Cooper Chou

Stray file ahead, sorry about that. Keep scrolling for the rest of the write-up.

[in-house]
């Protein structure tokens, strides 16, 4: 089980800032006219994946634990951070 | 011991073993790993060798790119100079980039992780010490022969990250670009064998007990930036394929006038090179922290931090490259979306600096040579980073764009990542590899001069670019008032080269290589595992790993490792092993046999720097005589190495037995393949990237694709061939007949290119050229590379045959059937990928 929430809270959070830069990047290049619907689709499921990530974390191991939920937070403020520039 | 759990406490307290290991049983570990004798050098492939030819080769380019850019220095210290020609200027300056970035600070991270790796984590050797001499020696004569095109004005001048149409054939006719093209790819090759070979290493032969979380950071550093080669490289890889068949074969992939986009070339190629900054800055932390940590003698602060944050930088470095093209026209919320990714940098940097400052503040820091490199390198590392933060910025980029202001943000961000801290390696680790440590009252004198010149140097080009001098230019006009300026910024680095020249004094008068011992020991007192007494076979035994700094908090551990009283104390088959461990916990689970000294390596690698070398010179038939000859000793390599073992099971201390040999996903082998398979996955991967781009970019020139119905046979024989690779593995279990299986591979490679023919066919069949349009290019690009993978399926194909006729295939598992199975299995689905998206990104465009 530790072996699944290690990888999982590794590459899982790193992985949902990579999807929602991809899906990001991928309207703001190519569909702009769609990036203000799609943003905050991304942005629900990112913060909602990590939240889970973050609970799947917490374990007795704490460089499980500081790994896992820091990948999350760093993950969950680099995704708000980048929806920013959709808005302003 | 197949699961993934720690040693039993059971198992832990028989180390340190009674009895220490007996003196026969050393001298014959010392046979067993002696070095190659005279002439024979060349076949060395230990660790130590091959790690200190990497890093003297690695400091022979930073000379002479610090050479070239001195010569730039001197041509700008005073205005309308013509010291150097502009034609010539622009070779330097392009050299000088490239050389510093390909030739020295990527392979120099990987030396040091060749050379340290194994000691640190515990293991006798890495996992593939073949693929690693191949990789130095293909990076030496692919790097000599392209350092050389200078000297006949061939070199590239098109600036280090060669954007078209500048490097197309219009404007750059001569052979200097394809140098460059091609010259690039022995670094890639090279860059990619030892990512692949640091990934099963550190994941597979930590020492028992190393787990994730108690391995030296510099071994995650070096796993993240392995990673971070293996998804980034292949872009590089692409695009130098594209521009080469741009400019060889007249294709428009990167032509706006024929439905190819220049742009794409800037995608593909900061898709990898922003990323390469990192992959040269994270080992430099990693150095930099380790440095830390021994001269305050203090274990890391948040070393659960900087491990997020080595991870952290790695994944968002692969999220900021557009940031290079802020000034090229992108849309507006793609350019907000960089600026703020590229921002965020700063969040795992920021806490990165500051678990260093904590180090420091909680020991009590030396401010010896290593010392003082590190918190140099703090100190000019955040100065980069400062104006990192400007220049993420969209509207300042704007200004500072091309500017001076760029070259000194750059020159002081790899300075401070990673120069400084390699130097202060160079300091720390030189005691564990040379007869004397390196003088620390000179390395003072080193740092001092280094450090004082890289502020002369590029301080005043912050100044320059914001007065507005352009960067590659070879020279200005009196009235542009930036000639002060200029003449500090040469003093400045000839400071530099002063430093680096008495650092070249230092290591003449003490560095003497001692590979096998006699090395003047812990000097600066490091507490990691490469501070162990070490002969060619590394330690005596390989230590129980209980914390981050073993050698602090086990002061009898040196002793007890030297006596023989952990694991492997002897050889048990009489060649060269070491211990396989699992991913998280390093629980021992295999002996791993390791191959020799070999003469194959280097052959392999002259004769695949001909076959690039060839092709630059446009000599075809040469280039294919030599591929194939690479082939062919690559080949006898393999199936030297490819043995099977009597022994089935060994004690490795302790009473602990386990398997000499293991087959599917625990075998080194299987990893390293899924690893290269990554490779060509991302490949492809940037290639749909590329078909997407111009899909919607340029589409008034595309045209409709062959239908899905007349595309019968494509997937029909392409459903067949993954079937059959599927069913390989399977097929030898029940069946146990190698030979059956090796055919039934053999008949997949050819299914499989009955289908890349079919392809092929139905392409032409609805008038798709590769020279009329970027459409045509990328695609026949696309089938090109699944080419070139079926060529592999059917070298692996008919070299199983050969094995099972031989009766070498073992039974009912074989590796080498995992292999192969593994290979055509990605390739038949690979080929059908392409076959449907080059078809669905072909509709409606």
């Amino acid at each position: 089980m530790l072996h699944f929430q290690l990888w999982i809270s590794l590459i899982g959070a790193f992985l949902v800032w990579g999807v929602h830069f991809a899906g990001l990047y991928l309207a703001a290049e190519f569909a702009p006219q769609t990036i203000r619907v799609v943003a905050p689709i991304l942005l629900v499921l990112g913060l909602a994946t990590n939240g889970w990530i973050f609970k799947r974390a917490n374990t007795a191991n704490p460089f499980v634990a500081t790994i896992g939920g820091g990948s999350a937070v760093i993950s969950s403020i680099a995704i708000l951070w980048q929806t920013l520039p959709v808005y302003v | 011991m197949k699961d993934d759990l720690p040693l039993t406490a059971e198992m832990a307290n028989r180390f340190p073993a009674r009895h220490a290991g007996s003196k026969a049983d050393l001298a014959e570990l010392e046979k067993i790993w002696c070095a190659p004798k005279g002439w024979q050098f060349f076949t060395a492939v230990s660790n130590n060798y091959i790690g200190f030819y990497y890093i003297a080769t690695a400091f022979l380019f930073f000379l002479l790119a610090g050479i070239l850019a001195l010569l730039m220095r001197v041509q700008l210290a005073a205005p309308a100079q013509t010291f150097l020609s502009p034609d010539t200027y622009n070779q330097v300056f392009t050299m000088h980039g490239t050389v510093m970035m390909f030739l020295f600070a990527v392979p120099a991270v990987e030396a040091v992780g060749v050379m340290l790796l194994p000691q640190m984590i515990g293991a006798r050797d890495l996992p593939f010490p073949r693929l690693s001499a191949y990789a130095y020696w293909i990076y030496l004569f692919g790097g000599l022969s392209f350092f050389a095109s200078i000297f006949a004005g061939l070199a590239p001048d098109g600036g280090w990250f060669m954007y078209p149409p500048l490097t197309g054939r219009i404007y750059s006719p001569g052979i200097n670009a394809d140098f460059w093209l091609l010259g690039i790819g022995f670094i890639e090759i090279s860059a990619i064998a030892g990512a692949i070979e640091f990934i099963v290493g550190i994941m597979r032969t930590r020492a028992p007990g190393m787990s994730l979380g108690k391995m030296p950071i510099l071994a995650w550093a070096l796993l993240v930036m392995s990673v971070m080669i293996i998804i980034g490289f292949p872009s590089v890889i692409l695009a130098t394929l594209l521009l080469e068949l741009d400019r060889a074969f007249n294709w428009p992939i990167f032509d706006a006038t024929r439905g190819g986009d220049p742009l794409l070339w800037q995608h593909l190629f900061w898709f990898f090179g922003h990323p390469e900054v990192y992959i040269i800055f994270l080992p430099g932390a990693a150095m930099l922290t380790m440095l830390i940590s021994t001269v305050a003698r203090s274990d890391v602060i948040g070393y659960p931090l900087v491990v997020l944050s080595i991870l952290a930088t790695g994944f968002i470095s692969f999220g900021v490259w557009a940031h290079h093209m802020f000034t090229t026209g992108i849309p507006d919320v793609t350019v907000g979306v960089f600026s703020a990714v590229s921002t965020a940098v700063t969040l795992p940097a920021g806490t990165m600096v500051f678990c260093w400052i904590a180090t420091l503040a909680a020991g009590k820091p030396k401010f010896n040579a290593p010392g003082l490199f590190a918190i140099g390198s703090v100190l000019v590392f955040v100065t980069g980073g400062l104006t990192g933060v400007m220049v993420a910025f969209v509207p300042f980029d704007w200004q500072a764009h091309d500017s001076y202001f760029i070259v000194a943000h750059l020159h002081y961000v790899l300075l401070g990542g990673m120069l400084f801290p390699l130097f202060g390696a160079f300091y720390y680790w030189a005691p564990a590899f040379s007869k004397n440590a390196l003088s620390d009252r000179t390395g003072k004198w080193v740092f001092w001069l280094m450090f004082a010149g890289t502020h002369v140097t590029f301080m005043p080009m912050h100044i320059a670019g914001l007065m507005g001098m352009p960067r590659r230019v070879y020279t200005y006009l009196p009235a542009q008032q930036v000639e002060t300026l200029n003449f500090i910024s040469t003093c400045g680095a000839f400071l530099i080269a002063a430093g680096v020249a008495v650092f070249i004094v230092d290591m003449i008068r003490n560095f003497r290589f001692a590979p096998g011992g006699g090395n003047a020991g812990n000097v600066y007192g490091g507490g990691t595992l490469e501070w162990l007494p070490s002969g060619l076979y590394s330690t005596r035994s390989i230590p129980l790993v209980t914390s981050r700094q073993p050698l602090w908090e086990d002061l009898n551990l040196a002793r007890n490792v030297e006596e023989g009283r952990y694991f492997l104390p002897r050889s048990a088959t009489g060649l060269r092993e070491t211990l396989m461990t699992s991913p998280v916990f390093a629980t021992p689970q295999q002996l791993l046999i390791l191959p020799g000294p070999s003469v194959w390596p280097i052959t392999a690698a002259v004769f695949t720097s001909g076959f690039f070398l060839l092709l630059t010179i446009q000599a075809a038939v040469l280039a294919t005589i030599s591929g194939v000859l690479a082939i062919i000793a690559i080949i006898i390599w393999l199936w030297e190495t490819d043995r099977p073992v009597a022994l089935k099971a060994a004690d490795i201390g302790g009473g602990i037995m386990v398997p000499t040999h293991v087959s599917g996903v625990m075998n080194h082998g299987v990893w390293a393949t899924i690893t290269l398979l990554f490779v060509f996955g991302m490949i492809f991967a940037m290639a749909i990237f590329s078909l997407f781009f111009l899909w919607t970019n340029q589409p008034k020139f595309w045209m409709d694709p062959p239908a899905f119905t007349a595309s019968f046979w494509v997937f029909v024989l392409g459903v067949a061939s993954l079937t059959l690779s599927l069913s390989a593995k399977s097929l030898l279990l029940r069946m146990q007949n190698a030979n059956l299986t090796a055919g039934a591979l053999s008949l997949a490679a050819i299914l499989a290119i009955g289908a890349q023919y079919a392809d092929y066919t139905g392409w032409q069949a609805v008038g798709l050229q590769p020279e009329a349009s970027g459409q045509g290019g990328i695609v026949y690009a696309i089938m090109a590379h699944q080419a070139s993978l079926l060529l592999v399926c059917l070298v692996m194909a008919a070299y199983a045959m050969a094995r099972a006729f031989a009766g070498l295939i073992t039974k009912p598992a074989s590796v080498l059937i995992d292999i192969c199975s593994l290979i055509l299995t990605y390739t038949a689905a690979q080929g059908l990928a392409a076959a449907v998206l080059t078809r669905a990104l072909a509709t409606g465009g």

The spacious facilities and zen-luxe decor at Pure East offer a nice retreat from the busy city streets outside. Their full schedule of classes held in multiple studios make it easy to find a convenient time to get your yoga in. Sleuth came for Cooper Chou’s morning vinyasa, and happily hung out in the well-stocked boutique next to the comfortable waiting area before class began. Entering the room with a friendly greeting, Cooper asked us to get two blocks and a blanket. We would begin by lying on our backs. He demonstrated how to "jelly roll" the blanket (folding it the long way), and then placed it underneath his shoulder blades. He explained that this would allow for an effortless opening across the chest. We stayed here for several minutes to do just that. Moving off our backs, we went into some gentle stretches which eased us into vajrasana for one "om" together. We then flowed through a few rounds of sun salutation variations. The sequence was slow and thoughtful as Cooper guided us from down dog split to anjali asana to pyramid to revolved side angle, and back to downward dog through bent knees. When we finished up, he had us stand at the top of our mats, make fists with our hands, and punch them lightly against our chest. "Think of this as low budget reflexology," he said, before going on to speak about the energy in our bodies, and how there may be a slight buzzing inside even if we appear to be in stillness by the naked eye. Next we picked up the pace with a flow of the previous sequence, but with one breath per pose. "You will want to make this as efficient as possible," he said while leading us from the front of the room. As class progressed, the sequences were deconstructed then built up pose by pose. Cooper had unique ways of transitioning between the postures. From chair, he had us raise our arms by the ears then slowly bend the knees, all the while reminding us to integrate the front of the body into the back. We brought our chests parallel to the floor for another version of chair which prepped us for warrior three in which he emphasized the extended leg by calling it the star of the pose. In warrior three, Cooper said we could place our hands however we chose. Options were a big part of his class as most poses had several possibilities to explore. From padangusthasana, we were offered tree, utthita hasta padangusthasana, or half lotus. He also introduced more advanced practices, like uddiyana bandha as an option when rolling up to stand in surya namaskar. Regarding the variations in class, some students created their own options, and Cooper seemed pleased when he saw the individual initiative. He encouraged us to stay with whatever pose we were working with. The pace of the class was steady. We were constantly reminded to link breath with the postures, and pay attention to the contents within our bodies. At one point we went back to the fists pounding on our chest, and Cooper asked us to notice if our bodies were more receptive since our energy had shifted. Other sequences included pigeon, hanumanasana and frog. Options to do bow were also offered. Keeping his attention on each student, Cooper moved around the room offering assists in each posture. During inversions, while most students went into headstand, one woman chose handstand, and Cooper stood by her side giving suggestions on new ways to find the balance. When it was time to rest, seated meditation was offered as well as savasana, if we preferred. As we closed our practice, Cooper asked us to remember the intention that brought us to class. He said that by tuning into this intention, it would give us the inspiration to explore more—maybe even some new variations next time. And as I put my props away, I thought about my own reason for coming to class. Then I noticed the space created inside my body, and realized that was it—the space brought an enhanced sense of clarity which inspired me to want to come back for more. —Elysha Lenkin for Yoga Sleuth Membership is require, however, one-time drop-in classes are available for $21 without membership. Complimentary towels and mats provided. Friday 1-2pm Intermediate Pure East 203 E. 86th St. New York, NY 10028 (212) 360-1888

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